More than Victims: Versions of Feminine Power in Bapsi Sidhwa’s Cracking India

Main Article Content

Jacquelynn M Kleist


On a surface level, the women in Bapsi Sidhwa’s Cracking India appear to be entirely victimized:  the female inhabitants of Ranna’s village are brutally beaten and raped, Ayah is forced into a life of prostitution, and Lenny and her mother are unable to intervene.  Accordingly, critics have focused on the oppression of women in Cracking India and other partition literature; Ananya Kabir points out how the violence of the partition "is primarily inscribed on the body of women...[who] bear the additional burden of gender."  While I acknowledge that the female characters in Sidhwa’s text are outwardly disempowered -- religious, economic, and social life could all be classified as male domains, with men serving as both the principal authorities and agents of change--I assert that these women are also, in many situations and senses, able to possess and exert power over their circumstances.  In this paper I explore how the unique feminine connections to the communal, the traditional, and the familial provide women with an exclusive power through which they are able to subvert patriarchal authority.  Rather than simply perceiving Sidhwa’s women as disempowered and victimized, I examine how the female characters in Cracking India demonstrate not only survivorship, but also agency, using their unique connections and abilities to bring healing.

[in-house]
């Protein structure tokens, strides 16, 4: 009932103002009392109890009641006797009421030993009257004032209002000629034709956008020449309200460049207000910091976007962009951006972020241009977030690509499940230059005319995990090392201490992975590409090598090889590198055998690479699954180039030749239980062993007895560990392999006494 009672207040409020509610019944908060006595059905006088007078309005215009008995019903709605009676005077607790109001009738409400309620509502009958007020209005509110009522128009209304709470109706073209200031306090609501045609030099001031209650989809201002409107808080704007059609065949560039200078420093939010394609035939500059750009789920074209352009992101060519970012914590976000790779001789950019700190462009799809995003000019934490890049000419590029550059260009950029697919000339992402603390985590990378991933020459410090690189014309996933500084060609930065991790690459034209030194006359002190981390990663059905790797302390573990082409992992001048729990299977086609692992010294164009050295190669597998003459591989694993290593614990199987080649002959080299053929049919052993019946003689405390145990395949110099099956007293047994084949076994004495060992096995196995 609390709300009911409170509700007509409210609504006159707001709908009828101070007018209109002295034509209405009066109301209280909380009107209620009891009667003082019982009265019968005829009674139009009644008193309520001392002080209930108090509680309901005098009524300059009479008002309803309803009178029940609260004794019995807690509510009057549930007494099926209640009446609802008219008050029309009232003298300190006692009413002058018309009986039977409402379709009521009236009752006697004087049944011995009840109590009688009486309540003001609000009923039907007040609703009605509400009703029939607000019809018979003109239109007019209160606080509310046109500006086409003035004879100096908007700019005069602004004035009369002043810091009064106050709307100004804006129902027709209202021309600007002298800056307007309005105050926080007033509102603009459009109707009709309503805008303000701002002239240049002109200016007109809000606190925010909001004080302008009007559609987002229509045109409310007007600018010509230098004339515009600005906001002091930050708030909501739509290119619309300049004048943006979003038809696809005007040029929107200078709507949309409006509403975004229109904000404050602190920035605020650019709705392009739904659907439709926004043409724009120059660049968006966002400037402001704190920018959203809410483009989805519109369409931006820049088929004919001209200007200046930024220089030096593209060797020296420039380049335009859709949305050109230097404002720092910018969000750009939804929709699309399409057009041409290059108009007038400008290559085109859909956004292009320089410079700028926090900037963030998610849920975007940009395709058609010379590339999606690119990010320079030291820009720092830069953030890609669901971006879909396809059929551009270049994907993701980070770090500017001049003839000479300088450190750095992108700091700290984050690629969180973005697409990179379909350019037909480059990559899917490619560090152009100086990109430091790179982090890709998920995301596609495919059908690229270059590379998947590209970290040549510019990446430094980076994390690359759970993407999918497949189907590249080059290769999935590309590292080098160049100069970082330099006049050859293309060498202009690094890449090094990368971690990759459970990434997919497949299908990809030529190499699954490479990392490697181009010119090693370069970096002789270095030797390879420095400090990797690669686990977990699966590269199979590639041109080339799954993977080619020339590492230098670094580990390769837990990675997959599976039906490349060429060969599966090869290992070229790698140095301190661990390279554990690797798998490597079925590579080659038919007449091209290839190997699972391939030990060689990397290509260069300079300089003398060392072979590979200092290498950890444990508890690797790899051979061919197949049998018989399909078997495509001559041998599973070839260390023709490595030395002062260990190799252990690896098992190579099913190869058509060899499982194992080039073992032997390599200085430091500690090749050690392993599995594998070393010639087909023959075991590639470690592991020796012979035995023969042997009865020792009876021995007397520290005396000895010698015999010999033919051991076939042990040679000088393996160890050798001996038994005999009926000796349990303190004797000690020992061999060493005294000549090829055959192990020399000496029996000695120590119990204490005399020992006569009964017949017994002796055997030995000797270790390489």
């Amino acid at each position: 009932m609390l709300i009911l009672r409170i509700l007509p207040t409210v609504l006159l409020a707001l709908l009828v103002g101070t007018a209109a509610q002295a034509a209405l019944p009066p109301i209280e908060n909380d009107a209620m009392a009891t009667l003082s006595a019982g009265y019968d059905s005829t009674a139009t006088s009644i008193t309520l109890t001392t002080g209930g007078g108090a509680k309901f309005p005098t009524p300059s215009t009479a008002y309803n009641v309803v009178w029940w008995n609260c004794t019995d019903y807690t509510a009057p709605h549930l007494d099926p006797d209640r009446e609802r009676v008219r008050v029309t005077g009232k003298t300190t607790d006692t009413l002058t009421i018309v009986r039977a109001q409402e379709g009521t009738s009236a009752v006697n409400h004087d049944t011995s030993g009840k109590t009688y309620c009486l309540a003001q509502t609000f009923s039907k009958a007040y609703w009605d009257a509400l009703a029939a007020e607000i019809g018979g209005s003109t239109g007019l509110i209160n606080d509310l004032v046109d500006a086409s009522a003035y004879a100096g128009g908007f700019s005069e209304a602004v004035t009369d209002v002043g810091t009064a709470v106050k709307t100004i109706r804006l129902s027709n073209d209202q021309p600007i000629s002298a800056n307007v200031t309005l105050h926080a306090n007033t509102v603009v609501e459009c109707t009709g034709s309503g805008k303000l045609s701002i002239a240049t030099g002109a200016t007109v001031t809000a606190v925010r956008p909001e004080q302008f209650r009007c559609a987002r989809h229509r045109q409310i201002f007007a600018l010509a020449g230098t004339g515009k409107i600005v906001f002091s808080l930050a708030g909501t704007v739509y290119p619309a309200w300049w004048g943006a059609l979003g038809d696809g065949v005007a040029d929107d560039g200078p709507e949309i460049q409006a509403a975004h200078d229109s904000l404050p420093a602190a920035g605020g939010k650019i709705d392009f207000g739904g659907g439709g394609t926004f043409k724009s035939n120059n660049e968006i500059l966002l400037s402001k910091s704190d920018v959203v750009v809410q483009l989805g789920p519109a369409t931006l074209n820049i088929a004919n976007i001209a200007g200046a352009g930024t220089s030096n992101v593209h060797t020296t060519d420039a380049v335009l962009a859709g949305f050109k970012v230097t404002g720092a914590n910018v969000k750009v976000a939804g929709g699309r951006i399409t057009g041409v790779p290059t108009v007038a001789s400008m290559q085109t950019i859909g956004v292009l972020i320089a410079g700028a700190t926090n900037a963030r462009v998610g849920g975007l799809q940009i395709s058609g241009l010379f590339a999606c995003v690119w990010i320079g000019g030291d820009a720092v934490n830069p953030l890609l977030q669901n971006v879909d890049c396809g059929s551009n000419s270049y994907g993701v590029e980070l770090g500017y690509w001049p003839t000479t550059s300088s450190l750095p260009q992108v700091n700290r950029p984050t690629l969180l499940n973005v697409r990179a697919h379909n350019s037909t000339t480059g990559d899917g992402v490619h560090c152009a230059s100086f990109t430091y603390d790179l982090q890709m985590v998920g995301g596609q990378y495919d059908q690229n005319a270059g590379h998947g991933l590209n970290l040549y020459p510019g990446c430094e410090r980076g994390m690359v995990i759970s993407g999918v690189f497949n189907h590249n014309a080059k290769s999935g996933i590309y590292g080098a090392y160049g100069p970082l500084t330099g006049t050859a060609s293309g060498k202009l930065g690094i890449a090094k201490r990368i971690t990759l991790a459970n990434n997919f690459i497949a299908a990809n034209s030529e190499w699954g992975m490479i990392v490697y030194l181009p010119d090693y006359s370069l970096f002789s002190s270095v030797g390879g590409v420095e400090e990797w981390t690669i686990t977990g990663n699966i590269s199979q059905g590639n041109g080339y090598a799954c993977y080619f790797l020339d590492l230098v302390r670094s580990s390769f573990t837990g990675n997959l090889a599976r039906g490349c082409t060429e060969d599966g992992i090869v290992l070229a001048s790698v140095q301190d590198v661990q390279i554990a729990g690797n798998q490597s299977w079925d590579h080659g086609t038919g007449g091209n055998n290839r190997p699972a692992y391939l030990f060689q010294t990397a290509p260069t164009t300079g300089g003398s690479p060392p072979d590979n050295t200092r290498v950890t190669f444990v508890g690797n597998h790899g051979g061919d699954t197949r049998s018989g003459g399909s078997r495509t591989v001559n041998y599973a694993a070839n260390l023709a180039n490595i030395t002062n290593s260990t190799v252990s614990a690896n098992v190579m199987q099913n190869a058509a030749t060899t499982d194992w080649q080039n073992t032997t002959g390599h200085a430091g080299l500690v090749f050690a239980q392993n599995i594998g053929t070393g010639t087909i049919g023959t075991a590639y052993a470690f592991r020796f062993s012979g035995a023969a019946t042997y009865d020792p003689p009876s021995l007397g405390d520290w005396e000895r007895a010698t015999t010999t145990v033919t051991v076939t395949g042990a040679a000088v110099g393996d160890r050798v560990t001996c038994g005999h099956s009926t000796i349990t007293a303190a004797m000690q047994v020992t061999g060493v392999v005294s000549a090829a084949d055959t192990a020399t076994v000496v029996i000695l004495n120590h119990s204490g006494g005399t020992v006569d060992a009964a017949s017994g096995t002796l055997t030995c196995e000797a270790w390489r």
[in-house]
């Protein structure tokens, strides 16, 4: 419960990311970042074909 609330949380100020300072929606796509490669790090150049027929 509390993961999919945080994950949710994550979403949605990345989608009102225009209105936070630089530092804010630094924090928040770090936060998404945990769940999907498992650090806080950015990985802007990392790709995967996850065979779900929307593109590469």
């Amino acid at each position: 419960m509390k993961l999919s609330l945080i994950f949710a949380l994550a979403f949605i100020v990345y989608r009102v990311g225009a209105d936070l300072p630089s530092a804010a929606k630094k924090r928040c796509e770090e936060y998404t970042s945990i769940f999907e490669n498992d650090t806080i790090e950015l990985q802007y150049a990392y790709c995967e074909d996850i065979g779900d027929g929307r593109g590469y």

Article Details

Refereed Articles (Humanities)
Author Biography

Jacquelynn M Kleist, Kansas State University

Graduate StudentKansas State University English Dpt.